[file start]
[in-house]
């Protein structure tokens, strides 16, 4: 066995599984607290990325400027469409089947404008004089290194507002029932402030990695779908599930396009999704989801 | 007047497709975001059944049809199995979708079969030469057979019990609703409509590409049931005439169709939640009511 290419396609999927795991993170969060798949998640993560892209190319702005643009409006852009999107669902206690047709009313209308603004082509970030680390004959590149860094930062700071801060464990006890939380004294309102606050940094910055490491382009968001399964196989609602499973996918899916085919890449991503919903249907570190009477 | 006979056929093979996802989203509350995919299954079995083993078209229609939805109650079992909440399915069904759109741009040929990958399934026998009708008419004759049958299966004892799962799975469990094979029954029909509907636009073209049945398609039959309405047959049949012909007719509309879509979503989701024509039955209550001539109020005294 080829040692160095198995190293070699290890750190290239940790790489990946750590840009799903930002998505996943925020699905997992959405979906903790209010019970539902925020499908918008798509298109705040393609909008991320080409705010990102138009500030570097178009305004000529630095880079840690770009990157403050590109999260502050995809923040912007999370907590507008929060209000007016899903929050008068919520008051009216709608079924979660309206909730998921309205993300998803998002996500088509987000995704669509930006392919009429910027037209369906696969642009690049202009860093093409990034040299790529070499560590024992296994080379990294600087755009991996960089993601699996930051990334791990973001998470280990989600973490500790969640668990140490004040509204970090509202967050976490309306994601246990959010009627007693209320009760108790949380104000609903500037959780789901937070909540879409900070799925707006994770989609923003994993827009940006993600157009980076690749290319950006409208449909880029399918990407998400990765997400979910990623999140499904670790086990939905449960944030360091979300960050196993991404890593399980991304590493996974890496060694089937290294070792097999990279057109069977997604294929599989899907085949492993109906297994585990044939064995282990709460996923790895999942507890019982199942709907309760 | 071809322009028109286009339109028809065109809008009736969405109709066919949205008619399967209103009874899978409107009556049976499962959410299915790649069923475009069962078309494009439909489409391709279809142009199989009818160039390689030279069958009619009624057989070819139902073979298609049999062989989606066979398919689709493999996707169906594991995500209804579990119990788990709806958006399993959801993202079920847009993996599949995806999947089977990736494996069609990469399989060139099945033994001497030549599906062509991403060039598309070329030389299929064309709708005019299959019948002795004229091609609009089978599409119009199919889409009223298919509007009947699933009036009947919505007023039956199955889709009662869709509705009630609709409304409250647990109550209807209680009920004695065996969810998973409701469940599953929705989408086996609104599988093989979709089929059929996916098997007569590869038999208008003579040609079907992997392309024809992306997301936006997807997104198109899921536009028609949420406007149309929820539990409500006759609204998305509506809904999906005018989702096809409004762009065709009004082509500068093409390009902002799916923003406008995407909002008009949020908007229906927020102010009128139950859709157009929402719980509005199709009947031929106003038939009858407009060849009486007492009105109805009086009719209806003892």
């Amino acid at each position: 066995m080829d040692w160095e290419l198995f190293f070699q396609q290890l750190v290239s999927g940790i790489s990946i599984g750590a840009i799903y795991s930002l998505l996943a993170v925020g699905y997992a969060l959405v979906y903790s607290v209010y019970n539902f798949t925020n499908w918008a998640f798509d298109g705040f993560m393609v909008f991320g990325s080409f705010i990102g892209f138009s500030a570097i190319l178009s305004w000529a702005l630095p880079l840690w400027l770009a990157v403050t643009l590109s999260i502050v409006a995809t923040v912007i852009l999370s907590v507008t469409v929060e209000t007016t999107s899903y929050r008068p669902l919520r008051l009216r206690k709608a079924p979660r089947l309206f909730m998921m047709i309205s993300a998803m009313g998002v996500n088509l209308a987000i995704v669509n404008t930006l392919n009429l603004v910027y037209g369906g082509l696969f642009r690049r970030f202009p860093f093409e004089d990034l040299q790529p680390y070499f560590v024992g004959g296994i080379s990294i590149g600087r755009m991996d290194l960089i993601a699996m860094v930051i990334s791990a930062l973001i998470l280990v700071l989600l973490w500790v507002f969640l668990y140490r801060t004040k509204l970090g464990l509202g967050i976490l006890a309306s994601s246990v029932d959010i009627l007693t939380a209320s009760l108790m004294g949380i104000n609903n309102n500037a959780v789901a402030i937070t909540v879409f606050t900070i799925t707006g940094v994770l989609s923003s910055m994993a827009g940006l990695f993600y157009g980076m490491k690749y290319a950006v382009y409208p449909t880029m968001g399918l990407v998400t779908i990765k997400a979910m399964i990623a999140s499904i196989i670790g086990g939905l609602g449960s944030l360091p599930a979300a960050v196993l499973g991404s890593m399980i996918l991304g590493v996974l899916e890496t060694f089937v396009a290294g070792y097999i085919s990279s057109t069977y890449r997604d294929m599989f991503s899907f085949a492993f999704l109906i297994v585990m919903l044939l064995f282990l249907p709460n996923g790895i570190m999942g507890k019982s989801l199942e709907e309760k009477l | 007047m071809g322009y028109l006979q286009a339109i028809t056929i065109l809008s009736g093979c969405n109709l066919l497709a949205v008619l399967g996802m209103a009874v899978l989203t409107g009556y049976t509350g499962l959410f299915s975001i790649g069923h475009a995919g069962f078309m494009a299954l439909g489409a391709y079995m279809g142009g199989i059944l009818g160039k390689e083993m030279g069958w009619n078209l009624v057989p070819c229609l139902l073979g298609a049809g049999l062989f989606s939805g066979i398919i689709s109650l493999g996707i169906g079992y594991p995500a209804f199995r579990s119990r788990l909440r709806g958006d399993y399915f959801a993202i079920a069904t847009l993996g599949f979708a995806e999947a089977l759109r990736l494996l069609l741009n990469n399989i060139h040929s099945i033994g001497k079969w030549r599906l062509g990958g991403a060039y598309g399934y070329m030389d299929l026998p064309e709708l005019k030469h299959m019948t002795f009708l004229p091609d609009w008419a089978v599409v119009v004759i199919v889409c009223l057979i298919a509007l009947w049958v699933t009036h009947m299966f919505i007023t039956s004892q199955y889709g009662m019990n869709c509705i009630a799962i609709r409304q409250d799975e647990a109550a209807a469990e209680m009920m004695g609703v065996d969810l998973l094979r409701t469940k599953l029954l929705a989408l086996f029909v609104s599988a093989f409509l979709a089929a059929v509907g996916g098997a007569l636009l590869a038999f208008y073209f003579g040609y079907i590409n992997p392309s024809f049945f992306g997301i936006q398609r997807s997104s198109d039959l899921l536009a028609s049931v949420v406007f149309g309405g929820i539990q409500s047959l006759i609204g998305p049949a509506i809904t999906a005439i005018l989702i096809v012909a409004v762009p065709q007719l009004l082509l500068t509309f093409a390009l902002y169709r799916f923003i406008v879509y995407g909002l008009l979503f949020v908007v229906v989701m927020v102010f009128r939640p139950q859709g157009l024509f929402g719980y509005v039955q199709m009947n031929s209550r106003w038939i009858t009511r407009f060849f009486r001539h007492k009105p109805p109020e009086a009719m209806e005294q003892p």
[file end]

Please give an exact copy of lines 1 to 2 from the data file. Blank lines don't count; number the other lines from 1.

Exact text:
[in-house]
């Protein structure tokens, strides 16, 4: 066995599984607290990325400027469409089947404008004089290194507002029932402030990695779908599930396009999704989801 | 007047497709975001059944049809199995979708079969030469057979019990609703409509590409049931005439169709939640009511 290419396609999927795991993170969060798949998640993560892209190319702005643009409006852009999107669902206690047709009313209308603004082509970030680390004959590149860094930062700071801060464990006890939380004294309102606050940094910055490491382009968001399964196989609602499973996918899916085919890449991503919903249907570190009477 | 006979056929093979996802989203509350995919299954079995083993078209229609939805109650079992909440399915069904759109741009040929990958399934026998009708008419004759049958299966004892799962799975469990094979029954029909509907636009073209049945398609039959309405047959049949012909007719509309879509979503989701024509039955209550001539109020005294 080829040692160095198995190293070699290890750190290239940790790489990946750590840009799903930002998505996943925020699905997992959405979906903790209010019970539902925020499908918008798509298109705040393609909008991320080409705010990102138009500030570097178009305004000529630095880079840690770009990157403050590109999260502050995809923040912007999370907590507008929060209000007016899903929050008068919520008051009216709608079924979660309206909730998921309205993300998803998002996500088509987000995704669509930006392919009429910027037209369906696969642009690049202009860093093409990034040299790529070499560590024992296994080379990294600087755009991996960089993601699996930051990334791990973001998470280990989600973490500790969640668990140490004040509204970090509202967050976490309306994601246990959010009627007693209320009760108790949380104000609903500037959780789901937070909540879409900070799925707006994770989609923003994993827009940006993600157009980076690749290319950006409208449909880029399918990407998400990765997400979910990623999140499904670790086990939905449960944030360091979300960050196993991404890593399980991304590493996974890496060694089937290294070792097999990279057109069977997604294929599989899907085949492993109906297994585990044939064995282990709460996923790895999942507890019982199942709907309760 | 071809322009028109286009339109028809065109809008009736969405109709066919949205008619399967209103009874899978409107009556049976499962959410299915790649069923475009069962078309494009439909489409391709279809142009199989009818160039390689030279069958009619009624057989070819139902073979298609049999062989989606066979398919689709493999996707169906594991995500209804579990119990788990709806958006399993959801993202079920847009993996599949995806999947089977990736494996069609990469399989060139099945033994001497030549599906062509991403060039598309070329030389299929064309709708005019299959019948002795004229091609609009089978599409119009199919889409009223298919509007009947699933009036009947919505007023039956199955889709009662869709509705009630609709409304409250647990109550209807209680009920004695065996969810998973409701469940599953929705989408086996609104599988093989979709089929059929996916098997007569590869038999208008003579040609079907992997392309024809992306997301936006997807997104198109899921536009028609949420406007149309929820539990409500006759609204998305509506809904999906005018989702096809409004762009065709009004082509500068093409390009902002799916923003406008995407909002008009949020908007229906927020102010009128139950859709157009929402719980509005199709009947031929106003038939009858407009060849009486007492009105109805009086009719209806003892």